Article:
EMIWAY BANTAI OCCUPIES A DISTINCT space in Indian hip-hop. In a little over eight years, the social media magnate and multilingual rapper (Emiway spits bars in Hindi, English, Marathi and Tamil) has turned into a phenomenon: the Emiway Bantai insignia stands for a veritable viral hit or nothing — with views well into the billions and counting!
While his debut English track “Glint Lock (feat. Minta)” — released in 2013 when he was 18 — failed to make much of a dent, his 2014 single “Aur Bantai” and particularly, the 2019 drop “Machayenge” (which went viral on the now denaturalized TikTok) captured the attention of a global audience, making Emiway an accidental digital star and a household name. Now, an artist-entrepreneur heading the Mumbaibased label Bantai Records, he reveals how he cracked the code.
The making of Emiway Bantai
Like most borderline millennial Indians, the 1995-born Emiway’s first brush with hip-hop was rapper Eminem’s empowering 2010 anthem, “Not Afraid.” Nary an inch of Mohammed Bilal Shaikh urf Emiway Bantai’s hair had strayed from his oil-slicked scalp, that the rapper — now associated with a raging, bedraggled mane that meets slick, street-styled ensembles and many-hued killer kicks — began to think of life ahead of being an ‘average’ pupil.
In school, Emiway tried to keep up with his teacher’s lessons, while at home, he took to the Internet to learn more about the gift of the Bronx — hip-hop. The music of Eminem and Lil Wayne left an indent on the young Mumbaikar’s psyche and their names became one half of Mohammed’s moniker. Two years after his maiden meeting with hip-hop — a time during which Emiway wrote his SSC examinations and went on to begin college — “Glint Lock” was dropped and out emerged Emiway Bantai.
The cover art for the single featured Emiway hunched on the balls of his feet, chequered sneakers flush with the terracotta pavement tiles that are ubiquitous in his city. He poses in front of the open shutters of Navi Mumbai’s IMX Studio, the same town now home to his own label, Bantai Records. The nascently mustachioed rapper sports a short crop of hair and stares offinto the distance, resolute. We get a sense of Emiway’s purpose; lines that are also echoed in his 2021 track “Hai Tu Kaun”: “Shukriya jisne mujhe sign karne se kiya tha mana/ Utna hi hard independent artist main bana (To those who refused to sign me, thank you. It lead me to become a successful independent artist.)”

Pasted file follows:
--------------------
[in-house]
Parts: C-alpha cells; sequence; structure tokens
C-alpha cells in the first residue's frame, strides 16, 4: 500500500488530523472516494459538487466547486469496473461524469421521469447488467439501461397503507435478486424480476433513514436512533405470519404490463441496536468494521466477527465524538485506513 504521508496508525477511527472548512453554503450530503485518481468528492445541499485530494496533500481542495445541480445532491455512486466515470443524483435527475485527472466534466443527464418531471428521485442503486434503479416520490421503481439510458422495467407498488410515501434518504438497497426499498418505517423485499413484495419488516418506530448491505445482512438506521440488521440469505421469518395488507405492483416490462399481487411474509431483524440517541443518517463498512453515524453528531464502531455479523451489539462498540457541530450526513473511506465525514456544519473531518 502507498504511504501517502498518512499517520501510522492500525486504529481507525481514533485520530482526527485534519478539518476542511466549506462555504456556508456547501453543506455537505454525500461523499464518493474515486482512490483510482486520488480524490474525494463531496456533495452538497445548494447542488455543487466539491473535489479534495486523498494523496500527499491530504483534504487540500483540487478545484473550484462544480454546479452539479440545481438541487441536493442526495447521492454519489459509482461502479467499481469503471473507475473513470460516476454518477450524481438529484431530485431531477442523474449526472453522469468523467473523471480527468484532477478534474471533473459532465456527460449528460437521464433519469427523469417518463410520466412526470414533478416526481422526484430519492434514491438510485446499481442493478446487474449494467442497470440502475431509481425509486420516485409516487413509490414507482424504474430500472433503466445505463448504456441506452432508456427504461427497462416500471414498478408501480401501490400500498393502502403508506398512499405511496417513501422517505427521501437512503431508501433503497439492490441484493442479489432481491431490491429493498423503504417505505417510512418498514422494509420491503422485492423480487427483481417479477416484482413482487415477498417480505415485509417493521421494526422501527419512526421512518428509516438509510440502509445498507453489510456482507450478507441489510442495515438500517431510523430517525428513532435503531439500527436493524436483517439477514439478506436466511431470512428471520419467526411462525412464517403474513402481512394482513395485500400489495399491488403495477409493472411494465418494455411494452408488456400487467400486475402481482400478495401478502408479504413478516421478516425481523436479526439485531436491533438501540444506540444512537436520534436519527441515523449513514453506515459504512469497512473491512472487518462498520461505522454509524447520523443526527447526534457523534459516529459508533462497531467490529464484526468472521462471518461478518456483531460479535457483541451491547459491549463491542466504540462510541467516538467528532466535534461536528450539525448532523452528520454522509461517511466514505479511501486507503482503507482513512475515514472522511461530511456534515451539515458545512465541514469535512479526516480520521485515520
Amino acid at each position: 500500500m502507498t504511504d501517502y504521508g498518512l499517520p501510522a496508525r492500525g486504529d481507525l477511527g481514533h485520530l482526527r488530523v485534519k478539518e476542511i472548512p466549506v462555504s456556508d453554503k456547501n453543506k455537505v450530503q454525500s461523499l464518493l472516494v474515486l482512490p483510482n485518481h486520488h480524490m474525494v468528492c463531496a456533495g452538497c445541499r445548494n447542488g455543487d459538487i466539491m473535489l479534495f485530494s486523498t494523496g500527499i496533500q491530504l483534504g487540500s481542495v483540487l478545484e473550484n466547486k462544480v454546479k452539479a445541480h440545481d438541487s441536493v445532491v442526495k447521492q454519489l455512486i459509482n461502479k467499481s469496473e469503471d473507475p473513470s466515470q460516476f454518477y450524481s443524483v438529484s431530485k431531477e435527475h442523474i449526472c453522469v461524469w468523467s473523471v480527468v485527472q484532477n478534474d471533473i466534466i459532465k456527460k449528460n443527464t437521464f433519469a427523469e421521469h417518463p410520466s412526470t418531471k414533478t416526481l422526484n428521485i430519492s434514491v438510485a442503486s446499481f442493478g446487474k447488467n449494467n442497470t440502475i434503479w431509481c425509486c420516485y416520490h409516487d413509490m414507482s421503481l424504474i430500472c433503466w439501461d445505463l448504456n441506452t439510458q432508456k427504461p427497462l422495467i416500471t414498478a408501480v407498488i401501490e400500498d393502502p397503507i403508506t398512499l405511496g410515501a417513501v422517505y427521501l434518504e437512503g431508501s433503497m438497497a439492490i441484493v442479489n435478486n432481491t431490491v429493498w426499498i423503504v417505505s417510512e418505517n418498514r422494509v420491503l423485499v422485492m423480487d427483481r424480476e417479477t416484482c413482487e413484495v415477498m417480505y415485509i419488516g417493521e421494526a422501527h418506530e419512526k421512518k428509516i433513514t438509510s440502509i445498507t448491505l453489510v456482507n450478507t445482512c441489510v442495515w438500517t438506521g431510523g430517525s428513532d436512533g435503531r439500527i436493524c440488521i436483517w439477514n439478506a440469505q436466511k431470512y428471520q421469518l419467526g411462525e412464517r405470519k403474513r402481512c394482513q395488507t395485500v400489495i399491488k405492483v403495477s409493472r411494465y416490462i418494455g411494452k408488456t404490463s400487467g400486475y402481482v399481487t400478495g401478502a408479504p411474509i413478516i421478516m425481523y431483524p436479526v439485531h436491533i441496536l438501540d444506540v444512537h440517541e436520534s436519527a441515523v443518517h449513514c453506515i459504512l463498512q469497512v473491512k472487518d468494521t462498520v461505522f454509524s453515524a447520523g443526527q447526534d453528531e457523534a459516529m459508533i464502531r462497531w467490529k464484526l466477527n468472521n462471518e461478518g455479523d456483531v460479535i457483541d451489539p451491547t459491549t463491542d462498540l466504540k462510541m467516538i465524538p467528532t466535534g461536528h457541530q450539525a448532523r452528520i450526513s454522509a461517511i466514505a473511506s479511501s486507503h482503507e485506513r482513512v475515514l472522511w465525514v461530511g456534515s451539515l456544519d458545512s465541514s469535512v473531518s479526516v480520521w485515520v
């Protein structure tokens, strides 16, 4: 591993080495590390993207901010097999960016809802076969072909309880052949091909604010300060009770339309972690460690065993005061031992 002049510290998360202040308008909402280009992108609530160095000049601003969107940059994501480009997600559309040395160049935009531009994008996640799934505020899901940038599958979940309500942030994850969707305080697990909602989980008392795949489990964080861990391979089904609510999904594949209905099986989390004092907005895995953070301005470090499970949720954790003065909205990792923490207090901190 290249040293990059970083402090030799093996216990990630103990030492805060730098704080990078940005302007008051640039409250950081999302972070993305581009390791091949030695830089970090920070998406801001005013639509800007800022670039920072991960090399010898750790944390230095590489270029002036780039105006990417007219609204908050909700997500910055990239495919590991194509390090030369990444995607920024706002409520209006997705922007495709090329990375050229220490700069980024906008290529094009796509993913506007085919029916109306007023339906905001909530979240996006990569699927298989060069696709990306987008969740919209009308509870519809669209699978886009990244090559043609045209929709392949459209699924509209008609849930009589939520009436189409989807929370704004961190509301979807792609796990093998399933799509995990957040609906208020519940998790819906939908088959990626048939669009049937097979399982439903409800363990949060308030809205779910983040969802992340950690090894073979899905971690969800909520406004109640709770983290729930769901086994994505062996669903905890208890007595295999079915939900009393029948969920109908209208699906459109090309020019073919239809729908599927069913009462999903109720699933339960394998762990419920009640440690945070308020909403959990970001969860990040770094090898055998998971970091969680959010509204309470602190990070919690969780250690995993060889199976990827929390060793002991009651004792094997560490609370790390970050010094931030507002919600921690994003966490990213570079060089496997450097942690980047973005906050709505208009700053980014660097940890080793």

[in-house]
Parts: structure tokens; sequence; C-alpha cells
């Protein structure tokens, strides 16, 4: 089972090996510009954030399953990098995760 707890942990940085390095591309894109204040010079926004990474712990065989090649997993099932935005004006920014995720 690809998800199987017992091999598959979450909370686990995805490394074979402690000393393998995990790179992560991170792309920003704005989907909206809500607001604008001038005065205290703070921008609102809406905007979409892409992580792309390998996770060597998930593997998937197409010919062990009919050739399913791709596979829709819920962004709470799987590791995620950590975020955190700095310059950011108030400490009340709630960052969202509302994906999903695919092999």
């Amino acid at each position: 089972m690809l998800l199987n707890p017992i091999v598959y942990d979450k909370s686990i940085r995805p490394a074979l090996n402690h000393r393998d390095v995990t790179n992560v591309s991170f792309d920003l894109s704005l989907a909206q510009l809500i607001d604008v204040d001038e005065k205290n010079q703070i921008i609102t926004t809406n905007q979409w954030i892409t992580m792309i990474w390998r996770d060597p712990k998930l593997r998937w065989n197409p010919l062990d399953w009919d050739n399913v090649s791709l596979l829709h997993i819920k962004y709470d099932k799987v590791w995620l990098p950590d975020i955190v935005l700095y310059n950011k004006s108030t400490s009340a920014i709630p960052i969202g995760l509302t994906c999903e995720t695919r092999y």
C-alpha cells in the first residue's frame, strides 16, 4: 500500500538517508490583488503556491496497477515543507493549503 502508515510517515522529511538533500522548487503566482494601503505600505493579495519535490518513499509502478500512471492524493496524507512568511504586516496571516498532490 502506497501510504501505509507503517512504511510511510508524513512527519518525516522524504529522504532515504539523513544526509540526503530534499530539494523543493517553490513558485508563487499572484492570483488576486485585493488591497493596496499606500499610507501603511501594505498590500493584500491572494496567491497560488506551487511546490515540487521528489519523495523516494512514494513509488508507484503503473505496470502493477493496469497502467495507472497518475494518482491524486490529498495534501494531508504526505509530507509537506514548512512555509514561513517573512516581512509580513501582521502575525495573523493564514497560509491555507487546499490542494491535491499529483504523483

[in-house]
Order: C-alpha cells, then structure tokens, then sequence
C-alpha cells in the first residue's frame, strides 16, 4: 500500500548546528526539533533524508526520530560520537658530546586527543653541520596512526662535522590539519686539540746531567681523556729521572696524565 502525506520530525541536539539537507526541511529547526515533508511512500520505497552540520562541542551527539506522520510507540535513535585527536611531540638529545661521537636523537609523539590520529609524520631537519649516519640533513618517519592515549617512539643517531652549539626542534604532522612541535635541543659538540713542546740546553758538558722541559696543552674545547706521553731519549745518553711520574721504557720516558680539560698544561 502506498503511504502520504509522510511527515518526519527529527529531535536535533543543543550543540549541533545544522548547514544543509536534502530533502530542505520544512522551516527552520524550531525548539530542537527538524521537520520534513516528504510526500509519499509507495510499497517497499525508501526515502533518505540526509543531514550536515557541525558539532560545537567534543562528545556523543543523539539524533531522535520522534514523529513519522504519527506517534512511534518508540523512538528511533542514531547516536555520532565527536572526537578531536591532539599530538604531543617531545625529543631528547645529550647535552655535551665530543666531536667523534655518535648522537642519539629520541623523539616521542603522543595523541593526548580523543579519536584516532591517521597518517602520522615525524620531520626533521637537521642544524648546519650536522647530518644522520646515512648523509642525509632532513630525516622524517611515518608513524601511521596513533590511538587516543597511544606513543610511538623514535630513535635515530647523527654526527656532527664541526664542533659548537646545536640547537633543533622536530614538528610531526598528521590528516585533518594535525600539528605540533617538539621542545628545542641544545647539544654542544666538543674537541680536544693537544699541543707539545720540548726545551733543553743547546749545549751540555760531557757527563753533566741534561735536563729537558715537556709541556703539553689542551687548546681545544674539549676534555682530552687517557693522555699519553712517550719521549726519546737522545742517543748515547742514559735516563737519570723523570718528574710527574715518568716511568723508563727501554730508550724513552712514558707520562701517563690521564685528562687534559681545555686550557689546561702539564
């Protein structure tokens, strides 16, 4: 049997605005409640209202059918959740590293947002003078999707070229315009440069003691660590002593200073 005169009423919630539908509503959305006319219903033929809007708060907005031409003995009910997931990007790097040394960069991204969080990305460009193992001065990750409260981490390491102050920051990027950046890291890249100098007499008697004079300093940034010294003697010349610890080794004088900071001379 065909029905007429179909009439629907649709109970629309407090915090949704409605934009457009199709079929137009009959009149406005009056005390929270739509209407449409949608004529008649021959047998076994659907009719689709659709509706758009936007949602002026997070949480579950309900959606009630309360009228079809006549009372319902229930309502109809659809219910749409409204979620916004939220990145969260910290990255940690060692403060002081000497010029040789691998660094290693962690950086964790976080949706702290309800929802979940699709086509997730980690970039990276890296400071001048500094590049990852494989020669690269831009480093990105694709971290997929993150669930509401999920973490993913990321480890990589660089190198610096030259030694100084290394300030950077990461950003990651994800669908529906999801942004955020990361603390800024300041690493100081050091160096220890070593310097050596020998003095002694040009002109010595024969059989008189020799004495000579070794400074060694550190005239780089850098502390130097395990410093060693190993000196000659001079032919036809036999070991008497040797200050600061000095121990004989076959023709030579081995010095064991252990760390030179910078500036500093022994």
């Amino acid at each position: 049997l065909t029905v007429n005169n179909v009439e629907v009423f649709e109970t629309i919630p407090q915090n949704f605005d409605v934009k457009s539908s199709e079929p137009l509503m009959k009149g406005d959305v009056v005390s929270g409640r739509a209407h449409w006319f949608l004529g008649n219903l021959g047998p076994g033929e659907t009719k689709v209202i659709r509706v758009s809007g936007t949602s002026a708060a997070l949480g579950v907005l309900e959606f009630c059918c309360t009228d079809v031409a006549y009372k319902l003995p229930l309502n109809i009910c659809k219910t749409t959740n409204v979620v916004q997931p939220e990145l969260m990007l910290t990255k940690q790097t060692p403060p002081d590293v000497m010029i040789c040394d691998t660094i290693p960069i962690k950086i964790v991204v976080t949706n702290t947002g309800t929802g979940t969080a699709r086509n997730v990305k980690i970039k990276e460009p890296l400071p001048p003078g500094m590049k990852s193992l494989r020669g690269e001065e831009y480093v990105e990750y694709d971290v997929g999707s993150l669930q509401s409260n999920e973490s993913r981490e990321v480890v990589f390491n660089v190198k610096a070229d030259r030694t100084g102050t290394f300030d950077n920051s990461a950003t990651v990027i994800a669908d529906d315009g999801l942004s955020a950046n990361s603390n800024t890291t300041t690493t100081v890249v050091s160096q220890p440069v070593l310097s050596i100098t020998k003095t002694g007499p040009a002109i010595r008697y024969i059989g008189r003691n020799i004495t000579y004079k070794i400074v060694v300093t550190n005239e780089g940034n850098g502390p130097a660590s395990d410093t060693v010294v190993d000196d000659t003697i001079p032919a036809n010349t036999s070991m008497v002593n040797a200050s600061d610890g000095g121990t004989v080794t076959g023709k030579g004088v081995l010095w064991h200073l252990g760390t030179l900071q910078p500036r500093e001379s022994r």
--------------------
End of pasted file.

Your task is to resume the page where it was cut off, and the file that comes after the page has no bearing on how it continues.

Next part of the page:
There was potential, if not promise, in his debut; early strains of the spitfire Emiway we hear today. Three releases later — wherein one can hear heavy influences of Eminem (“Yeh Meri Zindagi”), hitmaker Pitbull (“Tap On The Floor”) and American rockers Linkin Park (“F.O.U.R. Square”), he dropped the seminal single “Aur Bantai” in 2014.
Consistency is the name of the game
“It’s like going to the gym; you start slow, but you keep going on consistently and you keep getting better,” says Emiway. The key to his seemingly sudden success in 2014 was consistency. Averaging a release every three months, the rapper had slowly secured a sizable subscriber base on YouTube where he dropped his singles. “You have got to do the exact same hustle. You might feel low at times, but it’s a mandatory part of this process. Believe in yourself before anyone else does, and just keep getting better,” he says. This steady stream eventually propelled Emiway to the status of a rapper on the rise, an ascent he would peak by the end of the decade with viral hits such as “Machayenge” and “Samajh Mein Aaya Kya?”
The Emiway Bantai formula on social media!
The rapper’s chart-toppers boast more than 300M+ views (Emiway Bantai’s cumulative YouTube imprint is well into the billions with a massive 16.4M subscriber base), but he claims his fame was a fluke. “My fame on social media was accidental, supported by the love of music lovers and my loyal followers #BantaiKiPublic. There is no specific method or formula to this thing.”
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